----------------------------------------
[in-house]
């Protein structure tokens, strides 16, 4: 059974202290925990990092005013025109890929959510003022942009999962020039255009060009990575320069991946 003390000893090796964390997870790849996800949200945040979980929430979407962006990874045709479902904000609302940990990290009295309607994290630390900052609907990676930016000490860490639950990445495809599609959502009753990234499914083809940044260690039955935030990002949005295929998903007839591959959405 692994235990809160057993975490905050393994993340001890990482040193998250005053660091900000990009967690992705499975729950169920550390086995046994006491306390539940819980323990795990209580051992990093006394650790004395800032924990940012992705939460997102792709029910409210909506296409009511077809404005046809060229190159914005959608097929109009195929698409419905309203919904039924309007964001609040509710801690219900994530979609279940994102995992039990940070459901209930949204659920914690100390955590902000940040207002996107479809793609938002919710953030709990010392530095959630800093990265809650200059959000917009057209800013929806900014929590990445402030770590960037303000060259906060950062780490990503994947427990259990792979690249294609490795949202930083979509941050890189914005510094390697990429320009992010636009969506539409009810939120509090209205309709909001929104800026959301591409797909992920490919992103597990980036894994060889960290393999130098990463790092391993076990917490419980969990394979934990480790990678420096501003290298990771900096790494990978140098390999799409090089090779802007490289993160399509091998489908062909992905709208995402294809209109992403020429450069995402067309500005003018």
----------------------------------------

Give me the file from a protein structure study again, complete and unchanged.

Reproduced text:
[in-house]
């Protein structure tokens, strides 16, 4: 059974202290925990990092005013025109890929959510003022942009999962020039255009060009990575320069991946 003390000893090796964390997870790849996800949200945040979980929430979407962006990874045709479902904000609302940990990290009295309607994290630390900052609907990676930016000490860490639950990445495809599609959502009753990234499914083809940044260690039955935030990002949005295929998903007839591959959405 692994235990809160057993975490905050393994993340001890990482040193998250005053660091900000990009967690992705499975729950169920550390086995046994006491306390539940819980323990795990209580051992990093006394650790004395800032924990940012992705939460997102792709029910409210909506296409009511077809404005046809060229190159914005959608097929109009195929698409419905309203919904039924309007964001609040509710801690219900994530979609279940994102995992039990940070459901209930949204659920914690100390955590902000940040207002996107479809793609938002919710953030709990010392530095959630800093990265809650200059959000917009057209800013929806900014929590990445402030770590960037303000060259906060950062780490990503994947427990259990792979690249294609490795949202930083979509941050890189914005510094390697990429320009992010636009969506539409009810939120509090209205309709909001929104800026959301591409797909992920490919992103597990980036894994060889960290393999130098990463790092391993076990917490419980969990394979934990480790990678420096501003290298990771900096790494990978140098390999799409090089090779802007490289993160399509091998489908062909992905709208995402294809209109992403020429450069995402067309500005003018």